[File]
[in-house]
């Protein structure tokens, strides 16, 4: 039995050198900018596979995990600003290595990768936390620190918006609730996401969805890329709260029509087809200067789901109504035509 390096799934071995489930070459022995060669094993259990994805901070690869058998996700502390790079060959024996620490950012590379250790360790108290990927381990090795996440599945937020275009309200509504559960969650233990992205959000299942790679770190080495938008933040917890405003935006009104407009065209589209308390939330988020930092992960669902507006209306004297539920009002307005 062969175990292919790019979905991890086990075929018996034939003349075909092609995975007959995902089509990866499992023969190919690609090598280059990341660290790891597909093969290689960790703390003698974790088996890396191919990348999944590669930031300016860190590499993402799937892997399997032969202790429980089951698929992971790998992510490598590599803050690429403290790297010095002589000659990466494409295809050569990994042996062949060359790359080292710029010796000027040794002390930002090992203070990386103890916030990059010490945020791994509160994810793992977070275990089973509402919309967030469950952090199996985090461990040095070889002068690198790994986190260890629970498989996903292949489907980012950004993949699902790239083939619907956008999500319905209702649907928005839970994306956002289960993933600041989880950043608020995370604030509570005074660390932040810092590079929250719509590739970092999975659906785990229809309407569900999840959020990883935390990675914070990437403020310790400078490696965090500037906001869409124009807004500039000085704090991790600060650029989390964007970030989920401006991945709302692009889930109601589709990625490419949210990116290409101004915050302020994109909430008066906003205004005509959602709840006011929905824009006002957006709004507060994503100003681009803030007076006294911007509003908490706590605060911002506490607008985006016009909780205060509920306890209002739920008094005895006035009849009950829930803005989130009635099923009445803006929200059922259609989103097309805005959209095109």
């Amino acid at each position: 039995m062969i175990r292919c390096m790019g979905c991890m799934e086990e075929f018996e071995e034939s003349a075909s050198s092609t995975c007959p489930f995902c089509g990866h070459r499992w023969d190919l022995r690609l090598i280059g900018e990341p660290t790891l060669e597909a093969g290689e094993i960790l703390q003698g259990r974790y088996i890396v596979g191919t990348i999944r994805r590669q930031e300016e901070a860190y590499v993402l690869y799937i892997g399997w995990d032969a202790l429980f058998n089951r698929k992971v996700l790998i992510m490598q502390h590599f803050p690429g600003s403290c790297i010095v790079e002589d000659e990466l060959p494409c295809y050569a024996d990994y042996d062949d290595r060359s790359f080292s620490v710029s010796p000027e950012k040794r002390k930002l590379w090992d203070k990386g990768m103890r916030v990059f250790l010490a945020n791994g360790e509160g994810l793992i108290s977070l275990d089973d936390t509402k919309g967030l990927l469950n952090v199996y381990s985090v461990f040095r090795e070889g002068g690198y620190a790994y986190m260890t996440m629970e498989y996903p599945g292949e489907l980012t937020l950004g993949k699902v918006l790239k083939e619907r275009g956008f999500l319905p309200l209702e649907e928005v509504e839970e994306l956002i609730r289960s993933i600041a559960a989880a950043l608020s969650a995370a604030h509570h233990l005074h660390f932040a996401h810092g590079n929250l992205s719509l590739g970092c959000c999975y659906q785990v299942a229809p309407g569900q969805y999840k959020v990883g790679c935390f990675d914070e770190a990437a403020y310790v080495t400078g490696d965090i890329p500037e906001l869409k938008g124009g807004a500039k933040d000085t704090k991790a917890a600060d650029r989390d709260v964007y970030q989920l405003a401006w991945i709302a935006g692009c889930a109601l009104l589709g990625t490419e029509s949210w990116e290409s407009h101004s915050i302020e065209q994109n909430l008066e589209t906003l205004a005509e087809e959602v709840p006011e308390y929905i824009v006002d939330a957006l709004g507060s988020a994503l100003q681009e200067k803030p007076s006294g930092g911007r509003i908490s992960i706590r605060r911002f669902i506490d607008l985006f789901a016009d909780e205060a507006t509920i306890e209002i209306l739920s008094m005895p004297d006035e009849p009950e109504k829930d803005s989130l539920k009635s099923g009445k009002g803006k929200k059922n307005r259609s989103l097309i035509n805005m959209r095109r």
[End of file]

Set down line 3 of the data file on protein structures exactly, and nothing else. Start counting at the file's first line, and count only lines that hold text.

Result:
């Amino acid at each position: 039995m062969i175990r292919c390096m790019g979905c991890m799934e086990e075929f018996e071995e034939s003349a075909s050198s092609t995975c007959p489930f995902c089509g990866h070459r499992w023969d190919l022995r690609l090598i280059g900018e990341p660290t790891l060669e597909a093969g290689e094993i960790l703390q003698g259990r974790y088996i890396v596979g191919t990348i999944r994805r590669q930031e300016e901070a860190y590499v993402l690869y799937i892997g399997w995990d032969a202790l429980f058998n089951r698929k992971v996700l790998i992510m490598q502390h590599f803050p690429g600003s403290c790297i010095v790079e002589d000659e990466l060959p494409c295809y050569a024996d990994y042996d062949d290595r060359s790359f080292s620490v710029s010796p000027e950012k040794r002390k930002l590379w090992d203070k990386g990768m103890r916030v990059f250790l010490a945020n791994g360790e509160g994810l793992i108290s977070l275990d089973d936390t509402k919309g967030l990927l469950n952090v199996y381990s985090v461990f040095r090795e070889g002068g690198y620190a790994y986190m260890t996440m629970e498989y996903p599945g292949e489907l980012t937020l950004g993949k699902v918006l790239k083939e619907r275009g956008f999500l319905p309200l209702e649907e928005v509504e839970e994306l956002i609730r289960s993933i600041a559960a989880a950043l608020s969650a995370a604030h509570h233990l005074h660390f932040a996401h810092g590079n929250l992205s719509l590739g970092c959000c999975y659906q785990v299942a229809p309407g569900q969805y999840k959020v990883g790679c935390f990675d914070e770190a990437a403020y310790v080495t400078g490696d965090i890329p500037e906001l869409k938008g124009g807004a500039k933040d000085t704090k991790a917890a600060d650029r989390d709260v964007y970030q989920l405003a401006w991945i709302a935006g692009c889930a109601l009104l589709g990625t490419e029509s949210w990116e290409s407009h101004s915050i302020e065209q994109n909430l008066e589209t906003l205004a005509e087809e959602v709840p006011e308390y929905i824009v006002d939330a957006l709004g507060s988020a994503l100003q681009e200067k803030p007076s006294g930092g911007r509003i908490s992960i706590r605060r911002f669902i506490d607008l985006f789901a016009d909780e205060a507006t509920i306890e209002i209306l739920s008094m005895p004297d006035e009849p009950e109504k829930d803005s989130l539920k009635s099923g009445k009002g803006k929200k059922n307005r259609s989103l097309i035509n805005m959209r095109r």